Former Santa Cruz sheriff referred for criminal charges for misusing public funds, forgery




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Former Santa Cruz County Sheriff Tony Estrada and one of his captains might face criminal charges for misusing public money and ordering sheriff’s office employees to forge timesheets so they could claim pay for unworked overtime over the course of two decades.

The Arizona Auditor General discovered that Estrada and the unnamed former captain illicitly authorized $196,842 of unearned overtime pay for 77 employees between 2013 and 2018. The employees were directed to add overtime to their timesheets whenever they did special duties that were considered beyond their pay grade, like “employees performing as a field training officer, communications training officer, lead officer, or lieutenant,” the audit found.

The Auditor General’s Office forwarded its findings to the Attorney General’s Office for a criminal investigation related to misuse of public monies and solicitation of forgery.

The audit was requested by Santa Cruz County officials after they learned in 2018 that Estrada was paying unauthorized overtime to his employees. Even after the county manager told the sheriff’s office that the overtime payments were not approved and needed to halt immediately, the practice continued.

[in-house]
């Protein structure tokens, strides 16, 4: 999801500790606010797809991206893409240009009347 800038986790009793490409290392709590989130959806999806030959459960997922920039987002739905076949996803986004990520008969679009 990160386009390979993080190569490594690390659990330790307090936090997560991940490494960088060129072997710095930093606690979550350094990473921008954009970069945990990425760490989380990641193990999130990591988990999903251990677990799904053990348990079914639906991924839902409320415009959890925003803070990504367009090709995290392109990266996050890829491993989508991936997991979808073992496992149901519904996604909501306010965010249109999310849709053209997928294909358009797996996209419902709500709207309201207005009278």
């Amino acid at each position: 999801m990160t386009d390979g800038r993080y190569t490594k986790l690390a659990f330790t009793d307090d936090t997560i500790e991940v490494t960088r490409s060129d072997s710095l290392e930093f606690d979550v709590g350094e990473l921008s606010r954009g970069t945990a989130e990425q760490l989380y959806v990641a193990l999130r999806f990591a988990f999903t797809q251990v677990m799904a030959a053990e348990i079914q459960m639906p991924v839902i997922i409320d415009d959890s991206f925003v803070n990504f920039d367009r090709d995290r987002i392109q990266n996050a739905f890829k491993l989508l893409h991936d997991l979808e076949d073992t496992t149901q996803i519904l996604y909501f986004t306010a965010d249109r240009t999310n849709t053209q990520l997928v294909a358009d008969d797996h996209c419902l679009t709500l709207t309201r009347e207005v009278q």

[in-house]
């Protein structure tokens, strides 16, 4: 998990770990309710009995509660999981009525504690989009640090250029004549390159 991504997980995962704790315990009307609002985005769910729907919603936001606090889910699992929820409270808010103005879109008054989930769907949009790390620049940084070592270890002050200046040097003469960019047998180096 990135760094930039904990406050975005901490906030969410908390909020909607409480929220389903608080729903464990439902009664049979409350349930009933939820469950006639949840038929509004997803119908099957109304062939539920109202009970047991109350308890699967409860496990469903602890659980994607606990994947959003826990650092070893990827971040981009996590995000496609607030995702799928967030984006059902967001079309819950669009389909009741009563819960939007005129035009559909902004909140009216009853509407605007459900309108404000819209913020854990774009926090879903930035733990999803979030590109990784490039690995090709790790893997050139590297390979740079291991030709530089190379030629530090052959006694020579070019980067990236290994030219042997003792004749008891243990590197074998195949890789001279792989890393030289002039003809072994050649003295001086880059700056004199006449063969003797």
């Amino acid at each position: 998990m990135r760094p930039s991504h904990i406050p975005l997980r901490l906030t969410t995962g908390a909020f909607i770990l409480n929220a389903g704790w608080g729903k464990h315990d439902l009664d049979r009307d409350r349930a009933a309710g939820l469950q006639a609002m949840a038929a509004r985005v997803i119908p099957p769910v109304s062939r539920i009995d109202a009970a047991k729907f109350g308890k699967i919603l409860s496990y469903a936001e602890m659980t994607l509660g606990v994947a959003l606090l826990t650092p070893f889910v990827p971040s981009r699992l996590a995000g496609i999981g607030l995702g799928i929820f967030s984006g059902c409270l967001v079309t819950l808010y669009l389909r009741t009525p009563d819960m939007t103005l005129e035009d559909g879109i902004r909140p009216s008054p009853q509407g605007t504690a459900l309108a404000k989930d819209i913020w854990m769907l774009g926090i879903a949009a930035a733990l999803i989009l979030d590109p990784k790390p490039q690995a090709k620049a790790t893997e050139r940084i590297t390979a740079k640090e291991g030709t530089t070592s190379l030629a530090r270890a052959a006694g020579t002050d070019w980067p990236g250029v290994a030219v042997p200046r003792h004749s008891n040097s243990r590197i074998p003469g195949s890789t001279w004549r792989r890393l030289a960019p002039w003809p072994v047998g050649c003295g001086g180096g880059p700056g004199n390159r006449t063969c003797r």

“The Sheriff is asking that we proceed as usual until he gives us other instructions,” the captain emailed to command staff the next day. 

That prompted the county manager to step in, and she notified the affected employees that they could no longer claim overtime pay for unworked hours. 

Although the audit only covered 2013-18, the auditors noted that Estrada had been allegedly ordering fraudulent overtime pay for much longer. 

“The (former) sheriff confirmed that his practice of providing employees additional compensation for special duties through unworked overtime began approximately 13 years earlier, in 2000,” the audit report states.

Laura Gómez
Reporter Laura Gómez Rodriguez covers state politics and immigration for the Arizona Mirror. She worked for The Arizona Republic and La Voz Arizona for four years, covering city government, economic development, immigration, politics and trade. In 2017, Laura traveled the length of the U.S.-Mexico border for “The Wall,” the Pulitzer Prize-winning project produced by The Arizona Republic and USA Today Network. She was named Best Investigative Reporter by Phoenix Magazine in its 2018 newspaper category and has been honored by the Arizona Press Club for Spanish-language news and feature reporting. She is a native of Bogotá, Colombia and lived in Puerto Rico and Boston before moving to Phoenix in 2014. Catch her researching travel deals, feasting on mariscos or playing soccer.